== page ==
• Lynch syndrome (mismatch repair genes)
        • Colon, uterus, ovary, stomach, others
      • Colon polyposis syndromes (APC, MUTYH genes)
        • Colon, upper GI, others

          What are the hallmarks of hereditary cancers? Some of the more common signals include: family clustering, younger age at diagnosis, multiple cancers in the same person, typical phenotypes, and tumor suppressor genes.

          The nice (maybe “nice” is the wrong word) thing about hereditary cancers is that they may be more preventable. We can identify at-risk patients, and then attempt to prevent the cancer. For example, 5-10% of breast cancers are hereditary and 100% of those cancers are preventable. Another example is colorectal cancer where 5% of CRC cancers are hereditary and 80-90% of those cancers are preventable.

          Importantly, it is becoming increasingly recognized that genetic evaluation, when appropriate, should be done soon after diagnosis in order to optimally manage the patients who have genetically based cancer.

          Dr. Geier spent some time discussing Lynch Syndrome as it relates to management of hereditary cancers. Lynch Syndrome is caused by an inherited defect in any one of several “mismatch repair” genes (MMR). Five genes are currently available for clinical testing:

          • MLH1 (most common gene involved)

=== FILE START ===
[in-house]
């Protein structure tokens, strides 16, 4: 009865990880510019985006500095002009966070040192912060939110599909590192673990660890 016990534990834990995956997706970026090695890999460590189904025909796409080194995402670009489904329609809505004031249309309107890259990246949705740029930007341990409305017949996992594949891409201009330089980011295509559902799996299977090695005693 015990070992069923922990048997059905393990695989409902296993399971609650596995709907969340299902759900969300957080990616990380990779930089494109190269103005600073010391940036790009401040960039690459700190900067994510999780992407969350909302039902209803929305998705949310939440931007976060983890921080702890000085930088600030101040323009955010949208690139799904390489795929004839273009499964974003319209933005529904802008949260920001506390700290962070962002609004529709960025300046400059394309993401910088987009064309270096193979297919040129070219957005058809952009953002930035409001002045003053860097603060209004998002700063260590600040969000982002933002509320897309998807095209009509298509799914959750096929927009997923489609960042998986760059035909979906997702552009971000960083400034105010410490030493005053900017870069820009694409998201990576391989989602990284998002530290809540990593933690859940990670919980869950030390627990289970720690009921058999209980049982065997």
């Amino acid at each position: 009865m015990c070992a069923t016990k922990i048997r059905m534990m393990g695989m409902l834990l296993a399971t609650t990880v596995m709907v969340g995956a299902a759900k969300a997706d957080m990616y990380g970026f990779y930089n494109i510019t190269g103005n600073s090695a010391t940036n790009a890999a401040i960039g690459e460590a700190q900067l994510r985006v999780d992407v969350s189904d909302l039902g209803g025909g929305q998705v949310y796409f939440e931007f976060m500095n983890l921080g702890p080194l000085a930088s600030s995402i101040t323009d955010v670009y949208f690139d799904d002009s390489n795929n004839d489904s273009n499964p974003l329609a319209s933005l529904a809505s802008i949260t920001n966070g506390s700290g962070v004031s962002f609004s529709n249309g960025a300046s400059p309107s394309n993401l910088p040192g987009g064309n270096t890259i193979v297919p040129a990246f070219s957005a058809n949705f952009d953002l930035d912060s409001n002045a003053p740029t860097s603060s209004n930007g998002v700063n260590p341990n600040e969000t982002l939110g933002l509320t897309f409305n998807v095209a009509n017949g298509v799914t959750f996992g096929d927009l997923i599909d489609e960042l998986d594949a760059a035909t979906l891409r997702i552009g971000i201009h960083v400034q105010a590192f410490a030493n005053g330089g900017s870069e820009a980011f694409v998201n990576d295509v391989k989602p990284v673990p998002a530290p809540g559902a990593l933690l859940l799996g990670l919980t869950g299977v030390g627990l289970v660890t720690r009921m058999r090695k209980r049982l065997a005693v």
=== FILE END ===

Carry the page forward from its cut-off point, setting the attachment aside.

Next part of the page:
• MSH2 (second most common, often associated with sebaceous neoplasms)
          • MSH6 (excess of uterine cancers)
          • PMS2 (new, prevalence and features uncertain)
          • EPCAM (not MMR, but adjacent to MSH2)

          These MMR genes normally correct DNA mismatch mutations that occur during DNA replication. Cancer occurs when a sufficient number of these mutations occur in critical genes – it’s just a matter of time.

          The problem is that Lynch Syndrome creates genomic instability, which greatly accelerates the timeline from colon polyp to CRC for example. Instead of the usual 7-10 years, it may be only 1-3 years from polyp to CRC. As you can tell, a clean colonoscopy every 10 years is not sufficient to catch CRC in these people, and frequent screening is very important in this group of people.

          So how do we diagnose Lynch Syndrome:

          • Tumor Testing
            • Microsatellite instability
            • Immunohistochemistry for MMR proteins
            • Useful for automatic screening of all CRC patients at the pathology level
          • Germline DNA Testing
            • Direct DNA analysis of one or more of the five genes
            • This is the only way to diagnose Lynch Syndrome

          Ideally, physicians and other care givers will screen for Lynch Syndrome. However, traditional dependence on providers to identify these patients has been largely ineffective, probably for the following reasons:

          There is a wide spectrum of cancers and physicians

          Providers underestimate the prevalence of these syndromes

          Too much reliance on the “slam dunk” family history

          Too little attention to the phenotype that is typical for Lynch colon cancer